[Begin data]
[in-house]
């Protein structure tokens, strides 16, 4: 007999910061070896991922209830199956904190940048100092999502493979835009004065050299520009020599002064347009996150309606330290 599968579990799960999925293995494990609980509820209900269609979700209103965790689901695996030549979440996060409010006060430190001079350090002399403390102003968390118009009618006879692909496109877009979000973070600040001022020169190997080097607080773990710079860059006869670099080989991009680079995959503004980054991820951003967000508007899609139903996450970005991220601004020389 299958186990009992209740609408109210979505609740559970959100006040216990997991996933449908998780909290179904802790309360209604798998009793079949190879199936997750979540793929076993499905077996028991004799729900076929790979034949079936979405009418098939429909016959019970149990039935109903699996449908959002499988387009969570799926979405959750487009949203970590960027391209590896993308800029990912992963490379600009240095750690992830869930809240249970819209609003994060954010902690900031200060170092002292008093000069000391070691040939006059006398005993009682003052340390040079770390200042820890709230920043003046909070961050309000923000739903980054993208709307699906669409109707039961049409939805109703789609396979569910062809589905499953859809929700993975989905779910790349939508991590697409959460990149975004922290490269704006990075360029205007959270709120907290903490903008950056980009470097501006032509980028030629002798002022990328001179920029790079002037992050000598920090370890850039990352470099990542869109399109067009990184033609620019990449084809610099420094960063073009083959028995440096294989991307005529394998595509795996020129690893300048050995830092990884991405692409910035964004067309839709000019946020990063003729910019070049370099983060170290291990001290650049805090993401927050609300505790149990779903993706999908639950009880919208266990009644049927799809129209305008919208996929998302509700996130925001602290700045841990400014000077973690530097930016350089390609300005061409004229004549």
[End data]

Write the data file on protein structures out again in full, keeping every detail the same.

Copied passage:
[in-house]
């Protein structure tokens, strides 16, 4: 007999910061070896991922209830199956904190940048100092999502493979835009004065050299520009020599002064347009996150309606330290 599968579990799960999925293995494990609980509820209900269609979700209103965790689901695996030549979440996060409010006060430190001079350090002399403390102003968390118009009618006879692909496109877009979000973070600040001022020169190997080097607080773990710079860059006869670099080989991009680079995959503004980054991820951003967000508007899609139903996450970005991220601004020389 299958186990009992209740609408109210979505609740559970959100006040216990997991996933449908998780909290179904802790309360209604798998009793079949190879199936997750979540793929076993499905077996028991004799729900076929790979034949079936979405009418098939429909016959019970149990039935109903699996449908959002499988387009969570799926979405959750487009949203970590960027391209590896993308800029990912992963490379600009240095750690992830869930809240249970819209609003994060954010902690900031200060170092002292008093000069000391070691040939006059006398005993009682003052340390040079770390200042820890709230920043003046909070961050309000923000739903980054993208709307699906669409109707039961049409939805109703789609396979569910062809589905499953859809929700993975989905779910790349939508991590697409959460990149975004922290490269704006990075360029205007959270709120907290903490903008950056980009470097501006032509980028030629002798002022990328001179920029790079002037992050000598920090370890850039990352470099990542869109399109067009990184033609620019990449084809610099420094960063073009083959028995440096294989991307005529394998595509795996020129690893300048050995830092990884991405692409910035964004067309839709000019946020990063003729910019070049370099983060170290291990001290650049805090993401927050609300505790149990779903993706999908639950009880919208266990009644049927799809129209305008919208996929998302509700996130925001602290700045841990400014000077973690530097930016350089390609300005061409004229004549």